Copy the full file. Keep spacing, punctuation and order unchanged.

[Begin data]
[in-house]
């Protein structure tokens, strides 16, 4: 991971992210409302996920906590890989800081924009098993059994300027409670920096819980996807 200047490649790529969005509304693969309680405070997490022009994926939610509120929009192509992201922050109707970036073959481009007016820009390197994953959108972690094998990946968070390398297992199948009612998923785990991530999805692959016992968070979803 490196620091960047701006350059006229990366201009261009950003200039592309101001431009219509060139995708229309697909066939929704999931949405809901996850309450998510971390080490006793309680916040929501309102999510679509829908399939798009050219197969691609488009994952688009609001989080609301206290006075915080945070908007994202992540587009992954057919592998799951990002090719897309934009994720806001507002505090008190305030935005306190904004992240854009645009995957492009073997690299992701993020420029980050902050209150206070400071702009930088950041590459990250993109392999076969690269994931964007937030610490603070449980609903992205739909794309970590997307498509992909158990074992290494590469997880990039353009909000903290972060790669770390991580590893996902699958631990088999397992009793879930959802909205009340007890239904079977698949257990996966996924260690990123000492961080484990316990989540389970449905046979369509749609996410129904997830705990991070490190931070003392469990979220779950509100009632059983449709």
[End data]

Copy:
[in-house]
């Protein structure tokens, strides 16, 4: 991971992210409302996920906590890989800081924009098993059994300027409670920096819980996807 200047490649790529969005509304693969309680405070997490022009994926939610509120929009192509992201922050109707970036073959481009007016820009390197994953959108972690094998990946968070390398297992199948009612998923785990991530999805692959016992968070979803 490196620091960047701006350059006229990366201009261009950003200039592309101001431009219509060139995708229309697909066939929704999931949405809901996850309450998510971390080490006793309680916040929501309102999510679509829908399939798009050219197969691609488009994952688009609001989080609301206290006075915080945070908007994202992540587009992954057919592998799951990002090719897309934009994720806001507002505090008190305030935005306190904004992240854009645009995957492009073997690299992701993020420029980050902050209150206070400071702009930088950041590459990250993109392999076969690269994931964007937030610490603070449980609903992205739909794309970590997307498509992909158990074992290494590469997880990039353009909000903290972060790669770390991580590893996902699958631990088999397992009793879930959802909205009340007890239904079977698949257990996966996924260690990123000492961080484990316990989540389970449905046979369509749609996410129904997830705990991070490190931070003392469990979220779950509100009632059983449709």